Review from Micki Peluso, writer, journalist, reviewer and author of . . .AND THE WHIPPOORWILL SANG.

Posted: November 28, 2011 in Uncategorized

Ameca J, a typical, disgruntled teenager, picks up her younger sister, ten-year- old Fraya, from school, taking their Bichon Frise, dog, Tilly with her for the walk. Arguing all the way through the woods toward their home, they come upon a clearing where a strange figure glows with an inhuman aura. Brave Fraya and little Tilly are not showing signs of fear, even as the oddity reaches out for them. Ameca screams and grabs Fraya’s hand just as the apparition touches her. Instantly, the two plus Tilly are whisked away into another world.

 Their father, at forty one has bits of silver in his hair, is unhappy in his work, grumbles over idiots and junk mail, but loves science and new discoveries. Paul gets a call from his wife, saying she has to work late and to feed the kids, which translates to fast food take out. He decides to meet his girls along their journey from school; at first enjoying the beauty of the woods along the way, but he soon panics over not finding Ameca and Fraya. The forest becomes unusually quiet . . . until the music starts–or something like music. He hopes the source of the sounds might be someone who’s seen his girls. Instead, he comes upon a glowing figure. He feels compelled to go toward it, drawn like a magnet, and reaches out his hand. Shazam! Once again the clearing is empty.

 The girls and dog find themselves at the top of a hill crowned with colorful flowers, near a huge mountain that appears to reach the sky. Within minutes, Ameca is yelling at Fraya for getting them into this predicament, oblivious of the young girl’s tears, while wondering what they should do. A voice, not belonging to either girl, suggests heading towards the nearby woods. The voice speaks again, seeming to come from Tilly, even though the dog’s mouth is not moving. Tilly explains that she could always talk—they just weren’t able to hear her before. Fraya, of course, is thrilled; most ten-year-olds are in tune with believing the unbelievable. But Ameca feels Tilly is speaking through their minds–with more than a touch of attitude.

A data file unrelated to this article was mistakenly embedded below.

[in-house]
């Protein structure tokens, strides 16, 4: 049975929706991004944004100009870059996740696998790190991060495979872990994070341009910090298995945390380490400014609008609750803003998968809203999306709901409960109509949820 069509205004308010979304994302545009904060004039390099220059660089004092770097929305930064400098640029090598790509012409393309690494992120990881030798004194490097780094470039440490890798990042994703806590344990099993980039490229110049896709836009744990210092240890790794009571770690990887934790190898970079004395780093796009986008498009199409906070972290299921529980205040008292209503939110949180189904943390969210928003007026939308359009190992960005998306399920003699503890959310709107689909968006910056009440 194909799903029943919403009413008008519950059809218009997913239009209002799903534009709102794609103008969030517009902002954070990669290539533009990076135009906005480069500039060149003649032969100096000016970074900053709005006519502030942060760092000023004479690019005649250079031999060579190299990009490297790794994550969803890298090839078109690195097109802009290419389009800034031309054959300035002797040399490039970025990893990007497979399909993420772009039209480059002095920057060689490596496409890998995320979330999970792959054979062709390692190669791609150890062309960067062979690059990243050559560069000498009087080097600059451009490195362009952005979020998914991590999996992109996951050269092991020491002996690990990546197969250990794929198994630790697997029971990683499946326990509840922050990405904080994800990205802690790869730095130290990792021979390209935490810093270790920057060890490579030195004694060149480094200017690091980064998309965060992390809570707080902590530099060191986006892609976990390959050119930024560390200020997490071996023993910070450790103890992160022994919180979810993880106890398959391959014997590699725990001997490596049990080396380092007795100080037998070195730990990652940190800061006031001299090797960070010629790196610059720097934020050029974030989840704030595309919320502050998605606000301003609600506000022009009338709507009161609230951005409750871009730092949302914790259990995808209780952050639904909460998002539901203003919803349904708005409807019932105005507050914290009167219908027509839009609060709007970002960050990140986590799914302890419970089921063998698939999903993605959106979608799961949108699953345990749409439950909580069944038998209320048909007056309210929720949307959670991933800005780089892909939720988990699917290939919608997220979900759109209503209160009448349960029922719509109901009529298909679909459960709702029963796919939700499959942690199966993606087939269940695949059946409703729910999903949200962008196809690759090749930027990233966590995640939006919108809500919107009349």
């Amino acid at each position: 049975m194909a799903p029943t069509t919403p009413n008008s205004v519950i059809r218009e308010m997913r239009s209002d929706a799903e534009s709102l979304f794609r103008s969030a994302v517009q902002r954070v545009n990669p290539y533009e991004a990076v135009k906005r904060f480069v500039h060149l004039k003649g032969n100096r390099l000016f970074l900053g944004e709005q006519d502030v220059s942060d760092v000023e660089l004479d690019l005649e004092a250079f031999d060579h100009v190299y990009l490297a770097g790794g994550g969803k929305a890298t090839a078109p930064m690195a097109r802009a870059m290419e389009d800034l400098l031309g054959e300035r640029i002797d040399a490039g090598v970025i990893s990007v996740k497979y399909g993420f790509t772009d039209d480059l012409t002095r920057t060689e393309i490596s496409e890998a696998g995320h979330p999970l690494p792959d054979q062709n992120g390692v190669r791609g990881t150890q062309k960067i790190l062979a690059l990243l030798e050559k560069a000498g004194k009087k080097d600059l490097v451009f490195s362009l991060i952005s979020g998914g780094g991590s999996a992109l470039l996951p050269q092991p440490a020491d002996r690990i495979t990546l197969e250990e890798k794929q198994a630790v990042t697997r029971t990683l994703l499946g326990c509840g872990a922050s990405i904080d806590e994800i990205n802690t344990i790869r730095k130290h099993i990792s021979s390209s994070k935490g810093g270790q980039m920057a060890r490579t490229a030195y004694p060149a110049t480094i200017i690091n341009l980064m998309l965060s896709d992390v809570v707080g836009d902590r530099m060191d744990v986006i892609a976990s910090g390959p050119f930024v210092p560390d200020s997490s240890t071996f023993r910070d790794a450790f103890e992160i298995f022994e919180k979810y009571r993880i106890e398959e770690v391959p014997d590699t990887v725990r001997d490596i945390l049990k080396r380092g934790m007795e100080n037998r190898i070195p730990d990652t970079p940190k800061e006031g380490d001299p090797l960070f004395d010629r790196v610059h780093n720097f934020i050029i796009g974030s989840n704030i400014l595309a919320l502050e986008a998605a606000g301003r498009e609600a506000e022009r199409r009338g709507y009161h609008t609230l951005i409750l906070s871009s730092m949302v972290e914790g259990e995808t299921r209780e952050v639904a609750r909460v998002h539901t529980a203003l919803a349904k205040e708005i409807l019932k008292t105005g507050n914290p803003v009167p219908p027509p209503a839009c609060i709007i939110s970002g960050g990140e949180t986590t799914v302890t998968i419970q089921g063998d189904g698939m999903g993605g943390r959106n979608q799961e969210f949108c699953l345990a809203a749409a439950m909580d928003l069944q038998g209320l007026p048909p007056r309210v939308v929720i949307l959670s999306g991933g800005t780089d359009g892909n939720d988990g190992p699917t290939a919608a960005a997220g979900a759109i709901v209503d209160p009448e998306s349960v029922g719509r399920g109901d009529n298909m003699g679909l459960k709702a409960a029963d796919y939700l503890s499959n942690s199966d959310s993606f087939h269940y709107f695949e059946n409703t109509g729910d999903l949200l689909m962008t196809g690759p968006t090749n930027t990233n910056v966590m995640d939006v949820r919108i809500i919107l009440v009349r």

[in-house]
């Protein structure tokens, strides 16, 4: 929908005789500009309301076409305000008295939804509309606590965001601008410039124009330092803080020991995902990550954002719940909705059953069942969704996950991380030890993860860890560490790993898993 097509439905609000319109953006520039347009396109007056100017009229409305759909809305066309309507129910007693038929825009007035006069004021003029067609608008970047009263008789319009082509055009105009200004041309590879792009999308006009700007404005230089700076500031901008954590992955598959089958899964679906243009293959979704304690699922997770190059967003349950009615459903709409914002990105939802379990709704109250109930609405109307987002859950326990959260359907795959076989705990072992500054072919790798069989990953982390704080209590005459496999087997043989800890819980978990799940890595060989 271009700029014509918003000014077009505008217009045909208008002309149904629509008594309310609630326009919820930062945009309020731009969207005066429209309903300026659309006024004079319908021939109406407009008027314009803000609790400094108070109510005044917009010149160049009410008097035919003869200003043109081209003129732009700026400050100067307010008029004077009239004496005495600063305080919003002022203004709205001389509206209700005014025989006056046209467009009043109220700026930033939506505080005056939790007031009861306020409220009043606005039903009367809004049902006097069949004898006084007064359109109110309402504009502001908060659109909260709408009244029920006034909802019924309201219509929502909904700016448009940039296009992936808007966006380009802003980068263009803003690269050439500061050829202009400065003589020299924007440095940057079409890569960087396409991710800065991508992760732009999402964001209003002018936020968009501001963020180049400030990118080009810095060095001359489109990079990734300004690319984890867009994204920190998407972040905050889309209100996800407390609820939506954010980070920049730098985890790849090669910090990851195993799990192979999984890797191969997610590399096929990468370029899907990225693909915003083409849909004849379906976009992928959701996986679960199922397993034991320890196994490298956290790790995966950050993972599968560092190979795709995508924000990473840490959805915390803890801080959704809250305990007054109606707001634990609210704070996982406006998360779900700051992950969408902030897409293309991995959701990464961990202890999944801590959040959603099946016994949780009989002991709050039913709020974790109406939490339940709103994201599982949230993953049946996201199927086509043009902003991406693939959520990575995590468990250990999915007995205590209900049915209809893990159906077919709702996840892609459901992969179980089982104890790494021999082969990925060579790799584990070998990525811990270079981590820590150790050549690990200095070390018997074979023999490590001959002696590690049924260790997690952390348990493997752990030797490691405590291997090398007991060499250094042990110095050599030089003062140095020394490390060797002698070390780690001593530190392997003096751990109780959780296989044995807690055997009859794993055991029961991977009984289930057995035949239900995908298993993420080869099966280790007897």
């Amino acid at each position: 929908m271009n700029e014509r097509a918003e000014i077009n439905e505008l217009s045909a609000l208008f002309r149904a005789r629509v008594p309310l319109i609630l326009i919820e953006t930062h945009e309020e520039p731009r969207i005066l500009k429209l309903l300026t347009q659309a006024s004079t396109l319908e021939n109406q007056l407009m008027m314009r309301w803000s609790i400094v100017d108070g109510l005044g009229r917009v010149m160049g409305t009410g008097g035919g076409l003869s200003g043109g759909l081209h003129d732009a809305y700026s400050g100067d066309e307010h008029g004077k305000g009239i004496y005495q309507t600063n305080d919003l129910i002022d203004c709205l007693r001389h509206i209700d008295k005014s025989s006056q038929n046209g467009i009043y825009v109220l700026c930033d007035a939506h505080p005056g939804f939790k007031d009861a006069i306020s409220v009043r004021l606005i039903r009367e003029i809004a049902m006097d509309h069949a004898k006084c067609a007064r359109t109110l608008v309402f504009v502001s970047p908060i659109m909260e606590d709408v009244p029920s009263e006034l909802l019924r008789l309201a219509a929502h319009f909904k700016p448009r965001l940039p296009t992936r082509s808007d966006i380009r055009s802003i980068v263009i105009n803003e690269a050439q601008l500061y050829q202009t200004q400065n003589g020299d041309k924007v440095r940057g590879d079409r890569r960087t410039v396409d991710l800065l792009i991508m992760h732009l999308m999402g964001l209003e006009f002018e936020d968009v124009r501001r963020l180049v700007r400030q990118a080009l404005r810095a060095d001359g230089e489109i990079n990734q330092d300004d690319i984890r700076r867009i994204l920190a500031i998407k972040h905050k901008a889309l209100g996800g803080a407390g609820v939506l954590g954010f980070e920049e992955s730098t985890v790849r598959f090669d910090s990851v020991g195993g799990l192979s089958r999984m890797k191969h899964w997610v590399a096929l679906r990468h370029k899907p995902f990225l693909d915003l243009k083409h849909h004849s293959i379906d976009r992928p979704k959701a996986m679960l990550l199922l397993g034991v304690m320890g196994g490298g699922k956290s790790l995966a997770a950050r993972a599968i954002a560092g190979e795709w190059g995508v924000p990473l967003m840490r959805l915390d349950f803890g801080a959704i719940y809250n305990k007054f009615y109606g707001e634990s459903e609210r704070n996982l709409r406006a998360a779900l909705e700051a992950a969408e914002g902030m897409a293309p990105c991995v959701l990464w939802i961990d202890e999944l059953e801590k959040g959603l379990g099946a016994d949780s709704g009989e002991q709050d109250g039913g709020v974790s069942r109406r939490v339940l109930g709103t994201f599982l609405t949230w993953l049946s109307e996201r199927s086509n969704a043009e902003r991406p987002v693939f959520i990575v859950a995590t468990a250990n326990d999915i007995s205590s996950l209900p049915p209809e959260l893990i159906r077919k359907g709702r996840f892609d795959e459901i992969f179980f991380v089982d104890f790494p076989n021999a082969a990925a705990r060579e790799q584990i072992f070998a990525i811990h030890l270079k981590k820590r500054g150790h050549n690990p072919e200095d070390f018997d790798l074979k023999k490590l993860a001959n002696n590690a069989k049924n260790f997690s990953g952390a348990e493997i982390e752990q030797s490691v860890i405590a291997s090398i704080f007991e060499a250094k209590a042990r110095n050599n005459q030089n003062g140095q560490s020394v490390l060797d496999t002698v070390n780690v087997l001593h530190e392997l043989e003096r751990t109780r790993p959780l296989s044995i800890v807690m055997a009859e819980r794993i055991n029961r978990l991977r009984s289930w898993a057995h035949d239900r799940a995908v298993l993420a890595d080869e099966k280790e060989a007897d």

Their father ends up in a different place filled with menace. The door of an old house opens as huge killer wolf-like beasts rush past him unseen, also searching for his daughters. Paul, unaware of their intentions walks into the now empty evil house. Glancing through a window, he sees twin yellow moons shining down upon him and decides to pick up an antiquated weapon nearby. Certain that he’s no longer on Earth, he leaves the grotesque house to check out the area. Oblivious to the fact that his daughters and him are “the One, the Flame and the Flower”, foretold by the High Magi, Merindus, as saviors of this world and their own, he continues his search.

 Paul falls asleep in the bushes of the forest, awakening to the sight of a tall man with long white hair and pointed ears. Artrayor the elf has been out searching for Werethralls, the beasts that had not seen Paul near the old house. The elf speaks of his lovely lands, living apart from men, until the arrival of the evil menace, the Scelestus, who planned to destroy them. The Elfen made an alliance with the High Magi Menindus, who united armies of men to destroy the Scelestus and the Werethralls. What no one had realized at first, captured warriors were transformed into Werethralls, increasing the vast horde of invasive evil bent on destroying the beauty of Mythrania. While armies of men and elfen battled across the plains, Menindus used his magic to destroy the Scelestus . . . or so they all thought.

 Paul Xavier Jones writes with passion and humor as he relates the battles, trickery and magic of an unknown world. His characters are charming (the good ones) and all are well developed. Pages turn fast in this exciting, albeit gory fantasy. Jones has that unique ability to draw his readers into the mythical land of elfen, dragons, and monster bats, amidst royalty and High Magic; enchanting and entertaining both young adults and people of all ages for years to come. The chilling ending will have readers reaching for the second book of this enticing series: Ameca J and the Revenge of Rex-Ultar.

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Comments
  1. David Knight says:

    Great review Paul (that Micki has written)….wishing you much luck with the book and series!.

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